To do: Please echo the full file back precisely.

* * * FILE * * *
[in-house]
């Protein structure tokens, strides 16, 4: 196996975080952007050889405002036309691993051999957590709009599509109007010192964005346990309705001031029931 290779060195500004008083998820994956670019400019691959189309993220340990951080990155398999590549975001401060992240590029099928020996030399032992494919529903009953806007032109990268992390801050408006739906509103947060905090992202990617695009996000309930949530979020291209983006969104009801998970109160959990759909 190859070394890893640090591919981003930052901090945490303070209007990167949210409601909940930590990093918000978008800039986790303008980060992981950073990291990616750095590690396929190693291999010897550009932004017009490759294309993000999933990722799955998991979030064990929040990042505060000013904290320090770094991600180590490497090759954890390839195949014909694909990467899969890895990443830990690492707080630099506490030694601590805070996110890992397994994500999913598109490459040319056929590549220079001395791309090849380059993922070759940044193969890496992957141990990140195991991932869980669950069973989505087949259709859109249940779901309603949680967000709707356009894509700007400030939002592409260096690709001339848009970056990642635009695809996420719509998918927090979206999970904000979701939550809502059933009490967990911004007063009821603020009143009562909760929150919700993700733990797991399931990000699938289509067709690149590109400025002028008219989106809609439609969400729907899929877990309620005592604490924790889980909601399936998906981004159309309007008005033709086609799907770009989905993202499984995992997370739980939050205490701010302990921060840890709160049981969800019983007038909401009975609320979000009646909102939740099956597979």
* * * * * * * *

[in-house]
């Protein structure tokens, strides 16, 4: 196996975080952007050889405002036309691993051999957590709009599509109007010192964005346990309705001031029931 290779060195500004008083998820994956670019400019691959189309993220340990951080990155398999590549975001401060992240590029099928020996030399032992494919529903009953806007032109990268992390801050408006739906509103947060905090992202990617695009996000309930949530979020291209983006969104009801998970109160959990759909 190859070394890893640090591919981003930052901090945490303070209007990167949210409601909940930590990093918000978008800039986790303008980060992981950073990291990616750095590690396929190693291999010897550009932004017009490759294309993000999933990722799955998991979030064990929040990042505060000013904290320090770094991600180590490497090759954890390839195949014909694909990467899969890895990443830990690492707080630099506490030694601590805070996110890992397994994500999913598109490459040319056929590549220079001395791309090849380059993922070759940044193969890496992957141990990140195991991932869980669950069973989505087949259709859109249940779901309603949680967000709707356009894509700007400030939002592409260096690709001339848009970056990642635009695809996420719509998918927090979206999970904000979701939550809502059933009490967990911004007063009821603020009143009562909760929150919700993700733990797991399931990000699938289509067709690149590109400025002028008219989106809609439609969400729907899929877990309620005592604490924790889980909601399936998906981004159309309007008005033709086609799907770009989905993202499984995992997370739980939050205490701010302990921060840890709160049981969800019983007038909401009975609320979000009646909102939740099956597979």